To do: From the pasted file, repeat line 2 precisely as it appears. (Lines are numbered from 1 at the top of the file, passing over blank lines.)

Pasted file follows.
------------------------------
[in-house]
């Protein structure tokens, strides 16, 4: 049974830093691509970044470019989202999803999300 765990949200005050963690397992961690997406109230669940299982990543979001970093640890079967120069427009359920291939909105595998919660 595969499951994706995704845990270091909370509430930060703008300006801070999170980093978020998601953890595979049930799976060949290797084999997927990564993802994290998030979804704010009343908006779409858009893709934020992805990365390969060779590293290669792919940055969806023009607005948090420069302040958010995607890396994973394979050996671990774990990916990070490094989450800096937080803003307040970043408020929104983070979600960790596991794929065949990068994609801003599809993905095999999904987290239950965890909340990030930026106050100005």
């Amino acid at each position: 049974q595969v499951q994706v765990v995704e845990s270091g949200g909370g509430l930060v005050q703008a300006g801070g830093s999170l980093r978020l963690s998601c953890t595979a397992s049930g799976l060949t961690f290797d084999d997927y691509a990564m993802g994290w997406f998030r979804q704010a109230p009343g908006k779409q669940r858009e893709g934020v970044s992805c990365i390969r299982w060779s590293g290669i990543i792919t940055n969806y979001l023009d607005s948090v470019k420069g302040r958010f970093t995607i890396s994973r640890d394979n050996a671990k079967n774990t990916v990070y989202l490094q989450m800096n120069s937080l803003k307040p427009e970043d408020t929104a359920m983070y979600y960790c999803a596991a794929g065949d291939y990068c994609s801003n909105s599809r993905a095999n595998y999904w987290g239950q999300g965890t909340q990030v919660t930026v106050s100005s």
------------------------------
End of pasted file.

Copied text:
């Protein structure tokens, strides 16, 4: 049974830093691509970044470019989202999803999300 765990949200005050963690397992961690997406109230669940299982990543979001970093640890079967120069427009359920291939909105595998919660 595969499951994706995704845990270091909370509430930060703008300006801070999170980093978020998601953890595979049930799976060949290797084999997927990564993802994290998030979804704010009343908006779409858009893709934020992805990365390969060779590293290669792919940055969806023009607005948090420069302040958010995607890396994973394979050996671990774990990916990070490094989450800096937080803003307040970043408020929104983070979600960790596991794929065949990068994609801003599809993905095999999904987290239950965890909340990030930026106050100005």